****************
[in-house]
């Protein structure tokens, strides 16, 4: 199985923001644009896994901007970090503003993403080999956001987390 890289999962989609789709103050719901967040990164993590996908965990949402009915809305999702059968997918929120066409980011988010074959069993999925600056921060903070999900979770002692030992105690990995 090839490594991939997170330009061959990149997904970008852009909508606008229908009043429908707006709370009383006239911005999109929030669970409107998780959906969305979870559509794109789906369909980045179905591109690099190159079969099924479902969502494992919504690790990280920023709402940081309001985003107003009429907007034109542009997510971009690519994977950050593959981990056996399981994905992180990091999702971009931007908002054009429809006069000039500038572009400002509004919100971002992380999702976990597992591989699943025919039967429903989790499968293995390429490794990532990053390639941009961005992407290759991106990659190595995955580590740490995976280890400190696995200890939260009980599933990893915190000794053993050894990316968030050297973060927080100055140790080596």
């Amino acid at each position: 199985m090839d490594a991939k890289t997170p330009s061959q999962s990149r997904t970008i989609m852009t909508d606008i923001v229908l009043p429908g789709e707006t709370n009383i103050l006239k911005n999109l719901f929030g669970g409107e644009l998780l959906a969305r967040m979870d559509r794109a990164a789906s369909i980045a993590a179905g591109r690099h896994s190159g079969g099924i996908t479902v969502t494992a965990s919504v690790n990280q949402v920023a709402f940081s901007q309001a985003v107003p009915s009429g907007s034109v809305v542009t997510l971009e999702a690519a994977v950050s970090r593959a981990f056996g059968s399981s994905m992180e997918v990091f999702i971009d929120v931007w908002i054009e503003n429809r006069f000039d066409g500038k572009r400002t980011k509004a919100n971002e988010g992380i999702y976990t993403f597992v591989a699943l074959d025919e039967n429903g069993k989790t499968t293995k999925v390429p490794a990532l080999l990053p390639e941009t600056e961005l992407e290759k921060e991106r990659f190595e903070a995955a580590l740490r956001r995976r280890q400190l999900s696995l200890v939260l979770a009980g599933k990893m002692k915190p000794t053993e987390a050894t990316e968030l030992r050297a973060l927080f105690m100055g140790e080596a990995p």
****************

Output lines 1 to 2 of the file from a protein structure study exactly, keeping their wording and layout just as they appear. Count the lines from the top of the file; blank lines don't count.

[in-house]
């Protein structure tokens, strides 16, 4: 199985923001644009896994901007970090503003993403080999956001987390 890289999962989609789709103050719901967040990164993590996908965990949402009915809305999702059968997918929120066409980011988010074959069993999925600056921060903070999900979770002692030992105690990995 090839490594991939997170330009061959990149997904970008852009909508606008229908009043429908707006709370009383006239911005999109929030669970409107998780959906969305979870559509794109789906369909980045179905591109690099190159079969099924479902969502494992919504690790990280920023709402940081309001985003107003009429907007034109542009997510971009690519994977950050593959981990056996399981994905992180990091999702971009931007908002054009429809006069000039500038572009400002509004919100971002992380999702976990597992591989699943025919039967429903989790499968293995390429490794990532990053390639941009961005992407290759991106990659190595995955580590740490995976280890400190696995200890939260009980599933990893915190000794053993050894990316968030050297973060927080100055140790080596």